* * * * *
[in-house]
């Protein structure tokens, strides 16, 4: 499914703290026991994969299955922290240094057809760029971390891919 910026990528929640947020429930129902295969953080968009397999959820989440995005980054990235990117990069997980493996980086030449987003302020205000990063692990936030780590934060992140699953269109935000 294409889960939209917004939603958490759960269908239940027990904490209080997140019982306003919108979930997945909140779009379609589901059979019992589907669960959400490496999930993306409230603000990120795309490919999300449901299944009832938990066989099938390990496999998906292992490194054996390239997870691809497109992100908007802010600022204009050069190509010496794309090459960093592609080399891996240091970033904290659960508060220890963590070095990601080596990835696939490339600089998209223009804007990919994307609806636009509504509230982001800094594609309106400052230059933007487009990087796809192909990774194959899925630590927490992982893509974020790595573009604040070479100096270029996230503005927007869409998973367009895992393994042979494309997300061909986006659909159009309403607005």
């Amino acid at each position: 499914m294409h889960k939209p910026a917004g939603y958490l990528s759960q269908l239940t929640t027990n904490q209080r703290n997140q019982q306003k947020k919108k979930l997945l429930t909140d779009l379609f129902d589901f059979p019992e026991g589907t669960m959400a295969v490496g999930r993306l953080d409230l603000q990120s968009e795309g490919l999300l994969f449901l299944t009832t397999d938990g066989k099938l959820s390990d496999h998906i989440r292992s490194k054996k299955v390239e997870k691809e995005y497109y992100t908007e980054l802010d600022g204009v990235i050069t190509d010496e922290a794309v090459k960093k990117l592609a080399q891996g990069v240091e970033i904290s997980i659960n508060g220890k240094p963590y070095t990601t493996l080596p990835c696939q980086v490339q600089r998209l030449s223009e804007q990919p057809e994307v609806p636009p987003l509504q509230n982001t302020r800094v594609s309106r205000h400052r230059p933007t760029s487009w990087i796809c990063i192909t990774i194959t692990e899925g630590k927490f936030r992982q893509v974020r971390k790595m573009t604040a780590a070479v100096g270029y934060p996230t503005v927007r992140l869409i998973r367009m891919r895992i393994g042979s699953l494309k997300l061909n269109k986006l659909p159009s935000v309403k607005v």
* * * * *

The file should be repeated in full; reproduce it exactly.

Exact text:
[in-house]
């Protein structure tokens, strides 16, 4: 499914703290026991994969299955922290240094057809760029971390891919 910026990528929640947020429930129902295969953080968009397999959820989440995005980054990235990117990069997980493996980086030449987003302020205000990063692990936030780590934060992140699953269109935000 294409889960939209917004939603958490759960269908239940027990904490209080997140019982306003919108979930997945909140779009379609589901059979019992589907669960959400490496999930993306409230603000990120795309490919999300449901299944009832938990066989099938390990496999998906292992490194054996390239997870691809497109992100908007802010600022204009050069190509010496794309090459960093592609080399891996240091970033904290659960508060220890963590070095990601080596990835696939490339600089998209223009804007990919994307609806636009509504509230982001800094594609309106400052230059933007487009990087796809192909990774194959899925630590927490992982893509974020790595573009604040070479100096270029996230503005927007869409998973367009895992393994042979494309997300061909986006659909159009309403607005």
């Amino acid at each position: 499914m294409h889960k939209p910026a917004g939603y958490l990528s759960q269908l239940t929640t027990n904490q209080r703290n997140q019982q306003k947020k919108k979930l997945l429930t909140d779009l379609f129902d589901f059979p019992e026991g589907t669960m959400a295969v490496g999930r993306l953080d409230l603000q990120s968009e795309g490919l999300l994969f449901l299944t009832t397999d938990g066989k099938l959820s390990d496999h998906i989440r292992s490194k054996k299955v390239e997870k691809e995005y497109y992100t908007e980054l802010d600022g204009v990235i050069t190509d010496e922290a794309v090459k960093k990117l592609a080399q891996g990069v240091e970033i904290s997980i659960n508060g220890k240094p963590y070095t990601t493996l080596p990835c696939q980086v490339q600089r998209l030449s223009e804007q990919p057809e994307v609806p636009p987003l509504q509230n982001t302020r800094v594609s309106r205000h400052r230059p933007t760029s487009w990087i796809c990063i192909t990774i194959t692990e899925g630590k927490f936030r992982q893509v974020r971390k790595m573009t604040a780590a070479v100096g270029y934060p996230t503005v927007r992140l869409i998973r367009m891919r895992i393994g042979s699953l494309k997300l061909n269109k986006l659909p159009s935000v309403k607005v």